Oberlin Environmental Sustainability Up to Par?
Oberlin exceeds many of its peer institutions in environmental sustainability: it is home of the Adam Joseph Lewis Center for Environmental Studies and an environmentally-conscious student body. When college juniors Morgan Pitts and Travis Grout compared the environmental policies of six other colleges this Winter Term, however, they found that many Oberlin practices, including the efficiency of buildings and the central heating system, need improvement.
Pitts came up with the project idea in collaboration with Environmental Studies Chair David Orr. Pitts and Grout served as the only students in the Environmental Sustainability Work Group over Winter Term. The group is charged with generating specific recommendations on how to meet the Strategic Plan’s sustainability goals.
Over the course of three weeks, Pitts and Grout traveled to St. Olaf College, Middlebury College, Northland College, Carleton College, Brown University and Berea College. At each institution, they met with students and faculty members and observed energy usage, heating methods and building practices.
During the trip, Pitts observed that these schools are dealing with the same challenges as Oberlin. “[It was beneficial to see that] other people are frustrated with similar things and are working toward similar goals,” he said.
Pitts and Grout said they were especially impressed with Middlebury College’s green practices. The school produces its own heat by burning wood that is a waste product in the area. Additionally, the school gives free compact florescent light bulbs, which are much more energy-efficient than regular bulbs, to all students. This saves thousands of dollars in energy costs.
The two students also investigated the larger question of how to encourage an environmental ethic on campus. Grout found that the solution lies in involving all community members.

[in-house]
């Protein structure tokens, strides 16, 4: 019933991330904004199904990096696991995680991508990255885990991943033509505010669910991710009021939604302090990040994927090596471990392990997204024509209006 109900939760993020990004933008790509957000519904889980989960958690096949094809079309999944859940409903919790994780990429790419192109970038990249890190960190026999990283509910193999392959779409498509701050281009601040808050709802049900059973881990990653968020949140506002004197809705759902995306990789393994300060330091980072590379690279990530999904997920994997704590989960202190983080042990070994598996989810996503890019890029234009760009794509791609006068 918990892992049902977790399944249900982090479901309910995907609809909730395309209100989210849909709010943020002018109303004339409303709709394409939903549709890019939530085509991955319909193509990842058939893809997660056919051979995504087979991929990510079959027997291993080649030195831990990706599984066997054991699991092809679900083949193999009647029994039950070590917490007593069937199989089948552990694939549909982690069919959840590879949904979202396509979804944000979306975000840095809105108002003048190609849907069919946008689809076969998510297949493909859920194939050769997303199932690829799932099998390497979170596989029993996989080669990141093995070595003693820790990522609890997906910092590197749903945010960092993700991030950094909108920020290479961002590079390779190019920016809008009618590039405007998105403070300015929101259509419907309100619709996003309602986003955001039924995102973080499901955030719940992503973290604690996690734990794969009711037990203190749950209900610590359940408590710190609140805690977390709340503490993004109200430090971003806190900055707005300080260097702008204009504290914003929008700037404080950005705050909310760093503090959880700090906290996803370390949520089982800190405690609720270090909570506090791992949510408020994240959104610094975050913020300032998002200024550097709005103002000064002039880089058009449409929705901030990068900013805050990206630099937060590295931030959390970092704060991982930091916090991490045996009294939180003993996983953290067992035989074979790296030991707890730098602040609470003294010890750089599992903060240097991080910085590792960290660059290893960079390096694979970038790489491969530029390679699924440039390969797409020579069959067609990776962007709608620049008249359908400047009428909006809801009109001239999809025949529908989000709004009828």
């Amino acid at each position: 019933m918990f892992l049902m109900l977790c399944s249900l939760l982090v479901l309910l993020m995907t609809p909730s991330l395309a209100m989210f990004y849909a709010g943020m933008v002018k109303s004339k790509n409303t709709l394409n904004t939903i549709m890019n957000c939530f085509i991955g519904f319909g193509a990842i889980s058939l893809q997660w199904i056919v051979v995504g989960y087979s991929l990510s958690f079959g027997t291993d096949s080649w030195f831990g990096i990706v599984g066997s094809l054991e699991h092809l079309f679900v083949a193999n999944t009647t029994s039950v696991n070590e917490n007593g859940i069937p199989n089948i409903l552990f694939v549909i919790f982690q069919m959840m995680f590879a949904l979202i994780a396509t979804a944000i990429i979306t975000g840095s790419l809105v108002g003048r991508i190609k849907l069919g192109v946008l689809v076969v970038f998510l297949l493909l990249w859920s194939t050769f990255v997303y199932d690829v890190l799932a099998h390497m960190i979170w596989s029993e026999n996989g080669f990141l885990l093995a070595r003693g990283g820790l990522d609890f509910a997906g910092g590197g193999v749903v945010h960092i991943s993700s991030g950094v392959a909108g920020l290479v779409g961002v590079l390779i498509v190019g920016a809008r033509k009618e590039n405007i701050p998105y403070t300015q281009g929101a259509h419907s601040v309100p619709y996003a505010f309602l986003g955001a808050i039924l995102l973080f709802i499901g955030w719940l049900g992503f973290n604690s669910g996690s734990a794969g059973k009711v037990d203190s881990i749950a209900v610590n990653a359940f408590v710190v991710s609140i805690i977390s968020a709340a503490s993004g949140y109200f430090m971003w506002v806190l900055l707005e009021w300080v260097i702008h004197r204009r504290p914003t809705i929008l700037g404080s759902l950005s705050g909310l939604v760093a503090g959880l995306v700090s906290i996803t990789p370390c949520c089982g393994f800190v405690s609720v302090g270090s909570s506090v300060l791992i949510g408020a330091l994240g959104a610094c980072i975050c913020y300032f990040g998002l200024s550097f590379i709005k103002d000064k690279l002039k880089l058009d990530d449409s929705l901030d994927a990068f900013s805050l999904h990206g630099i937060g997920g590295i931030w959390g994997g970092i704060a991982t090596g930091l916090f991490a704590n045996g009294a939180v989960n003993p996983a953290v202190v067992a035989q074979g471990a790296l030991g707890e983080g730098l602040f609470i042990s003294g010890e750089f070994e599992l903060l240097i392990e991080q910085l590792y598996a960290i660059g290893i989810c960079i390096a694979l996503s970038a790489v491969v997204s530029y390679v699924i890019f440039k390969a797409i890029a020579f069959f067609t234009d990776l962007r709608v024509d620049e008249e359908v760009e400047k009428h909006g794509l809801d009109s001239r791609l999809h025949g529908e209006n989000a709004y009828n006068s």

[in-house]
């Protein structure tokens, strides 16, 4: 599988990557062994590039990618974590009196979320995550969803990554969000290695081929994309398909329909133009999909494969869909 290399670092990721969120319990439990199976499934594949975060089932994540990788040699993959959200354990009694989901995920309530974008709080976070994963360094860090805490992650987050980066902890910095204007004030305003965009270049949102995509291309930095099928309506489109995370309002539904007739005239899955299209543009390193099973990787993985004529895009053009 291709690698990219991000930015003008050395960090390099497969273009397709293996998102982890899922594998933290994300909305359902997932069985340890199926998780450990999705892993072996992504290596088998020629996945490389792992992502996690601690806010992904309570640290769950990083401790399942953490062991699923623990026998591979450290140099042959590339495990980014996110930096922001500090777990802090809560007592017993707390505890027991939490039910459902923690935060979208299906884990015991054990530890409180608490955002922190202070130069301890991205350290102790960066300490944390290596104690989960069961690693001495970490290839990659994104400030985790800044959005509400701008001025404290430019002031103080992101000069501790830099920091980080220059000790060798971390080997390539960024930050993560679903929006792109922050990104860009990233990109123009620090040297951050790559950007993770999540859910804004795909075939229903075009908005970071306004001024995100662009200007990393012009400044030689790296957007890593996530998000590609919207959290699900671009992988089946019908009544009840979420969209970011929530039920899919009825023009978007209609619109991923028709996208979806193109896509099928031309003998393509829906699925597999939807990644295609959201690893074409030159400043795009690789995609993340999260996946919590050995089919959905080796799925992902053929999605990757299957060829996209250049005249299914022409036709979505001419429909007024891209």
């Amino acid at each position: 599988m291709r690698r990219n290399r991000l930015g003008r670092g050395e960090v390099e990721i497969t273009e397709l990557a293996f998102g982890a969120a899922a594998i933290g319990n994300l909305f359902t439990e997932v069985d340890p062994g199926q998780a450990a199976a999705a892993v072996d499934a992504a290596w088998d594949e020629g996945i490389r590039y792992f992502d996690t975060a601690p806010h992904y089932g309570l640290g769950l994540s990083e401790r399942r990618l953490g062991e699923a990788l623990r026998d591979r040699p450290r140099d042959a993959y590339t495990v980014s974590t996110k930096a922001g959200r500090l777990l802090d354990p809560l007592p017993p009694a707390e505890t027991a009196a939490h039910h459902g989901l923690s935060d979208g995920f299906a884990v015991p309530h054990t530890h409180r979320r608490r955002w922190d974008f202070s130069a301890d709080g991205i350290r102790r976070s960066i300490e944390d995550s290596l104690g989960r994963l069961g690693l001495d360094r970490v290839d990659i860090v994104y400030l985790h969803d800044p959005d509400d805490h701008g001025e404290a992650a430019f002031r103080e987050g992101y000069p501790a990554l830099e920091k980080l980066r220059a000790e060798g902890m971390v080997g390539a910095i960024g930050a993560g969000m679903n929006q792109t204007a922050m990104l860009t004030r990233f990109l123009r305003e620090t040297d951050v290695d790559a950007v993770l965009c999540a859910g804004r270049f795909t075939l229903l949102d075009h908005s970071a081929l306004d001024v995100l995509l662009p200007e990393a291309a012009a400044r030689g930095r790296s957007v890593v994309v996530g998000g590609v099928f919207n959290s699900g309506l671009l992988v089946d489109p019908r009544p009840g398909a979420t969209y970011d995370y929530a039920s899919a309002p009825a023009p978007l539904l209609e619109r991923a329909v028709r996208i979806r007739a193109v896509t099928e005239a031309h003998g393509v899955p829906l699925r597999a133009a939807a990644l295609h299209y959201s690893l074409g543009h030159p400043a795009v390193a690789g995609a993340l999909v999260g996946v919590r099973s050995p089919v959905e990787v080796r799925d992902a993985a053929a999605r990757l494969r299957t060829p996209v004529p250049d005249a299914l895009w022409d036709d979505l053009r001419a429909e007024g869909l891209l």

“In general, it’s really important that the College not only have a policy that is favorable towards sustainability,” he said, “but it really has to get that through to every single department and every employee of the College.”
At Oberlin, sustainable practices sometimes get shortchanged because of budget restrictions.
“Oberlin wants to be very environmentally conscious, but when push comes to shove financially speaking, the environment is sacrificed,” Pitts says. He offered the example of the new Union Street housing, in which many green features in original plans were cut from the final product.
Pitts and Grout emphasized that adding sustainable features doesn’t necessarily mean creating a higher budget.
“For the administration, the single biggest thing is to overcome the idea that green is more expensive. You can do the right thing for the planet and the right thing for the economic bottom line at the same time,” said Grout.
Pitts and Grout will present their views on Oberlin’s current sustainability status, possible ways to “green” the campus further and proposed long-term goals for Oberlin Monday, March 13 in Hallock Auditorium. Nancy Dye and student trustees will receive these recommendations in a written proposal.
Grout hopes the presentation and proposal will give weight to existing student efforts to make the campus more sustainable.
“If we can add a little bit more to the critical mass of evidence the College needs to go forward with a more proactive agenda, then that would be great,” he said.
While Grout and Pitts found room for improvement in Oberlin’s move toward environmental sustainability, they also said that they were impressed by the efforts students are already making at Oberlin.
“At some of the schools we visited, it seemed like administration was
leading instead of the students,” said Grout. “Here, it’s the